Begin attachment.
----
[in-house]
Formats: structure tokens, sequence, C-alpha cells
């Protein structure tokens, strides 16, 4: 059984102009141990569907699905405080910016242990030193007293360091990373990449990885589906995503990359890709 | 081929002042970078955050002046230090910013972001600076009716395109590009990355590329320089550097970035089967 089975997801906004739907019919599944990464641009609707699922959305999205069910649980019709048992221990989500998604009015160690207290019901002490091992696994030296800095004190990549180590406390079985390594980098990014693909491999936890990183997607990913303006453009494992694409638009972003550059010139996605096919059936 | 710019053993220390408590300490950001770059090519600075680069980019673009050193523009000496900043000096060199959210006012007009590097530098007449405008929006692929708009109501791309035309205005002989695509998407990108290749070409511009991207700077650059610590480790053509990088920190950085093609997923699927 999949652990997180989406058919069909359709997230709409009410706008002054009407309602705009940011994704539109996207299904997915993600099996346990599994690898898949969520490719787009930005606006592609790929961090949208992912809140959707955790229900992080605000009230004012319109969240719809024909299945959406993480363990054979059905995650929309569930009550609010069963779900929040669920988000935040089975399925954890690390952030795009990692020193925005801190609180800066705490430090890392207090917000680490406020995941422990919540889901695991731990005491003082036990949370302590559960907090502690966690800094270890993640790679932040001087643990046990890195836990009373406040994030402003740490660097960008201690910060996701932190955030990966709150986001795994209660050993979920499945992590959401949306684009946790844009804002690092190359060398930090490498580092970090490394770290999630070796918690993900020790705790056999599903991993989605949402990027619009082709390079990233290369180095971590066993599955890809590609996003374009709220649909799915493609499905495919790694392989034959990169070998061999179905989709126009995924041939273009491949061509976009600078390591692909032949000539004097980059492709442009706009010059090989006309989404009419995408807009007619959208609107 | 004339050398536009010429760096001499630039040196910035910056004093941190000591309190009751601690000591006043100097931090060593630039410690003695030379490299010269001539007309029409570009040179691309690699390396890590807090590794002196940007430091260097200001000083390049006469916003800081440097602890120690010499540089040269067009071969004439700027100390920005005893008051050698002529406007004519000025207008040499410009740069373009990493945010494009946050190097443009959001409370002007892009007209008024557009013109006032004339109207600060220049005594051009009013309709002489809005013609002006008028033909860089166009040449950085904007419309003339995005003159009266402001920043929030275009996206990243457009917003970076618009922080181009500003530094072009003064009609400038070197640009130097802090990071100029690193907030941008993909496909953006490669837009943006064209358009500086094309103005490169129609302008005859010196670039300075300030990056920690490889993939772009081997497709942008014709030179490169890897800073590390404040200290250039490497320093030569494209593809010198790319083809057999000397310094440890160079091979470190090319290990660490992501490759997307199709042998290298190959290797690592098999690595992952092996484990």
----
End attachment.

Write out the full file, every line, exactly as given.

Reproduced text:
[in-house]
Formats: structure tokens, sequence, C-alpha cells
């Protein structure tokens, strides 16, 4: 059984102009141990569907699905405080910016242990030193007293360091990373990449990885589906995503990359890709 | 081929002042970078955050002046230090910013972001600076009716395109590009990355590329320089550097970035089967 089975997801906004739907019919599944990464641009609707699922959305999205069910649980019709048992221990989500998604009015160690207290019901002490091992696994030296800095004190990549180590406390079985390594980098990014693909491999936890990183997607990913303006453009494992694409638009972003550059010139996605096919059936 | 710019053993220390408590300490950001770059090519600075680069980019673009050193523009000496900043000096060199959210006012007009590097530098007449405008929006692929708009109501791309035309205005002989695509998407990108290749070409511009991207700077650059610590480790053509990088920190950085093609997923699927 999949652990997180989406058919069909359709997230709409009410706008002054009407309602705009940011994704539109996207299904997915993600099996346990599994690898898949969520490719787009930005606006592609790929961090949208992912809140959707955790229900992080605000009230004012319109969240719809024909299945959406993480363990054979059905995650929309569930009550609010069963779900929040669920988000935040089975399925954890690390952030795009990692020193925005801190609180800066705490430090890392207090917000680490406020995941422990919540889901695991731990005491003082036990949370302590559960907090502690966690800094270890993640790679932040001087643990046990890195836990009373406040994030402003740490660097960008201690910060996701932190955030990966709150986001795994209660050993979920499945992590959401949306684009946790844009804002690092190359060398930090490498580092970090490394770290999630070796918690993900020790705790056999599903991993989605949402990027619009082709390079990233290369180095971590066993599955890809590609996003374009709220649909799915493609499905495919790694392989034959990169070998061999179905989709126009995924041939273009491949061509976009600078390591692909032949000539004097980059492709442009706009010059090989006309989404009419995408807009007619959208609107 | 004339050398536009010429760096001499630039040196910035910056004093941190000591309190009751601690000591006043100097931090060593630039410690003695030379490299010269001539007309029409570009040179691309690699390396890590807090590794002196940007430091260097200001000083390049006469916003800081440097602890120690010499540089040269067009071969004439700027100390920005005893008051050698002529406007004519000025207008040499410009740069373009990493945010494009946050190097443009959001409370002007892009007209008024557009013109006032004339109207600060220049005594051009009013309709002489809005013609002006008028033909860089166009040449950085904007419309003339995005003159009266402001920043929030275009996206990243457009917003970076618009922080181009500003530094072009003064009609400038070197640009130097802090990071100029690193907030941008993909496909953006490669837009943006064209358009500086094309103005490169129609302008005859010196670039300075300030990056920690490889993939772009081997497709942008014709030179490169890897800073590390404040200290250039490497320093030569494209593809010198790319083809057999000397310094440890160079091979470190090319290990660490992501490759997307199709042998290298190959290797690592098999690595992952092996484990």